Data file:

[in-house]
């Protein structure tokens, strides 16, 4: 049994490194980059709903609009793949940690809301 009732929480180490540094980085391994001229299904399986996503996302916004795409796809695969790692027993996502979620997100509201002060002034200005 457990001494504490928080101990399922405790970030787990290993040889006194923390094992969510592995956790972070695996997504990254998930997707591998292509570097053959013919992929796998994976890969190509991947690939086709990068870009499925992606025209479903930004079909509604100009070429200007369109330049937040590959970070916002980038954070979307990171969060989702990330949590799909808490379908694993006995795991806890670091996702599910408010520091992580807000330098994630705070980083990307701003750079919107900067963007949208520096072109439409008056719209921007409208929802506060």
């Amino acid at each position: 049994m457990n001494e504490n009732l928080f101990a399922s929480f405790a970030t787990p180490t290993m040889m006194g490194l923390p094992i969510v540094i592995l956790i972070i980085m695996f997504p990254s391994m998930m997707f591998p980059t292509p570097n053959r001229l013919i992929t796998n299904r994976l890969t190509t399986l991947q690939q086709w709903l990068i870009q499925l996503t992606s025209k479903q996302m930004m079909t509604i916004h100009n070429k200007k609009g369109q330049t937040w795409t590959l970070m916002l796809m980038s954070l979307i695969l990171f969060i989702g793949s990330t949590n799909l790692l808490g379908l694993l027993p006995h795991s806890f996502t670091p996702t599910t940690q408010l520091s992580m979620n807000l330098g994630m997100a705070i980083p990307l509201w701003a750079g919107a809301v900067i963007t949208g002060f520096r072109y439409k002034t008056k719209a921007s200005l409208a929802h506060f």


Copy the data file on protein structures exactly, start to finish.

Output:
[in-house]
């Protein structure tokens, strides 16, 4: 049994490194980059709903609009793949940690809301 009732929480180490540094980085391994001229299904399986996503996302916004795409796809695969790692027993996502979620997100509201002060002034200005 457990001494504490928080101990399922405790970030787990290993040889006194923390094992969510592995956790972070695996997504990254998930997707591998292509570097053959013919992929796998994976890969190509991947690939086709990068870009499925992606025209479903930004079909509604100009070429200007369109330049937040590959970070916002980038954070979307990171969060989702990330949590799909808490379908694993006995795991806890670091996702599910408010520091992580807000330098994630705070980083990307701003750079919107900067963007949208520096072109439409008056719209921007409208929802506060």
């Amino acid at each position: 049994m457990n001494e504490n009732l928080f101990a399922s929480f405790a970030t787990p180490t290993m040889m006194g490194l923390p094992i969510v540094i592995l956790i972070i980085m695996f997504p990254s391994m998930m997707f591998p980059t292509p570097n053959r001229l013919i992929t796998n299904r994976l890969t190509t399986l991947q690939q086709w709903l990068i870009q499925l996503t992606s025209k479903q996302m930004m079909t509604i916004h100009n070429k200007k609009g369109q330049t937040w795409t590959l970070m916002l796809m980038s954070l979307i695969l990171f969060i989702g793949s990330t949590n799909l790692l808490g379908l694993l027993p006995h795991s806890f996502t670091p996702t599910t940690q408010l520091s992580m979620n807000l330098g994630m997100a705070i980083p990307l509201w701003a750079g919107a809301v900067i963007t949208g002060f520096r072109y439409k002034t008056k719209a921007s200005l409208a929802h506060f």